V’landys updated the 16 clubs of the plan to tap into the US sports betting market during a conference call with their chairs and chief executives last week.

“We believe it could be one of the big revenue earners for the game,” V’landys said. “That’s what we’re exploring. I don’t want to say much more than that.”
 
First Grader
A couple of caveats

1. I am now older with children
2. I have never been much of a gambler

I can not believe how much gambling advertising there is on during sport - it has to have a negative impact
Not just during the sport.
 
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Reactions: lsz
Feast yer eyes ..
Tipping Comp 2021
Don't like it .. but the market exists because people like a punt .. it would be negligent of the people running the NRL if they were to ignore the fact that a % of the USA betting market was available ..
 
Bencher
Surely the majority of US-based interest in the NRL would be simply for it making up legs of accumulator bets as opposed to genuine interest in the game?

Hopefully with the launch of the US league comp (has it actually happened yet with COVID?) interest in the Aussie version will grow over there.
 
Sea Eagle Lach
Staff member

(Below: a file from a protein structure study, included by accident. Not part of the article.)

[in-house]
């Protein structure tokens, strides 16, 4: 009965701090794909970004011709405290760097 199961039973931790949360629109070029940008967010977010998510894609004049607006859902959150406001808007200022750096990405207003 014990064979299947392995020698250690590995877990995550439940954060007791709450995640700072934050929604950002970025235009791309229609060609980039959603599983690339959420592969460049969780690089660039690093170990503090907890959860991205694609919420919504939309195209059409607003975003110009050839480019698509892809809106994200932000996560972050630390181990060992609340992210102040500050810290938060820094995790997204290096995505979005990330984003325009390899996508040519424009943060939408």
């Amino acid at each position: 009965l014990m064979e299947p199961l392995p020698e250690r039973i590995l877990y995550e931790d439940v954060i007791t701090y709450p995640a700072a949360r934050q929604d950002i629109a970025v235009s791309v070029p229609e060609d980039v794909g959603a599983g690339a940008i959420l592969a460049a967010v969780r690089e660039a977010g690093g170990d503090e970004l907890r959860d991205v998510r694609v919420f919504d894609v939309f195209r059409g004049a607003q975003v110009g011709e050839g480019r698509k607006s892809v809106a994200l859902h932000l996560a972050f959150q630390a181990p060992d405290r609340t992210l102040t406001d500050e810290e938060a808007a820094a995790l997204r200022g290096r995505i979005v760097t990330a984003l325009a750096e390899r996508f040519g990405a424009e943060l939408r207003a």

Premium Member
Tipping Comp 2021
Professional sport administrators are rarely mistaken for guardians of community welfare. Rugby league continued to use tobacco sponsorship for decades after it was widely known to be tremendously harmful, and only stopped when the govt belatedly intervened to force them.
Today the NRL site proudly refers to "the game and its affect on our communities" and produces annual social impact reports that "comprehensively document" our work in the community. They include positive effects but unfortunately omit to refer to things such as negative impacts of the NRL promoting (through sponsorship) alcohol and gambling.
 
Feast yer eyes ..
Tipping Comp 2021
Surely the majority of US-based interest in the NRL would be simply for it making up legs of accumulator bets as opposed to genuine interest in the game?

Hopefully with the launch of the US league comp (has it actually happened yet with COVID?) interest in the Aussie version will grow over there.

Vinnie and Sal will come over talk to some of the players about the exotic bets ..
 
Toovey for NRL CEO
I remember when footy tab came in back in the 80s my grandma said it would ruin the game. She was a pretty switched on old lady my grandma.
 
Sea Eagle Lach
Staff member
Premium Member
Tipping Comp 2021
Timely - an ABC investigation into political payments from the gambling industry, including how they are mostly undisclosed, and how the size of the 'gambling lobby' is massively disproportionate to the size of the industry.

The gambling industry's big punt on political donations is paying off
Loopholes in Australia’s disclosure system mean numerous payments are disclosed only by the recipient but not by the donor, or vice versa. (And in other cases, payments are not disclosed at all.)…

…The tale of how politics and gambling became so deeply entwined in Australia is inseparable from the factors that have driven
Australians to become the world’s biggest losers, squandering more on gambling per capita than any other nation.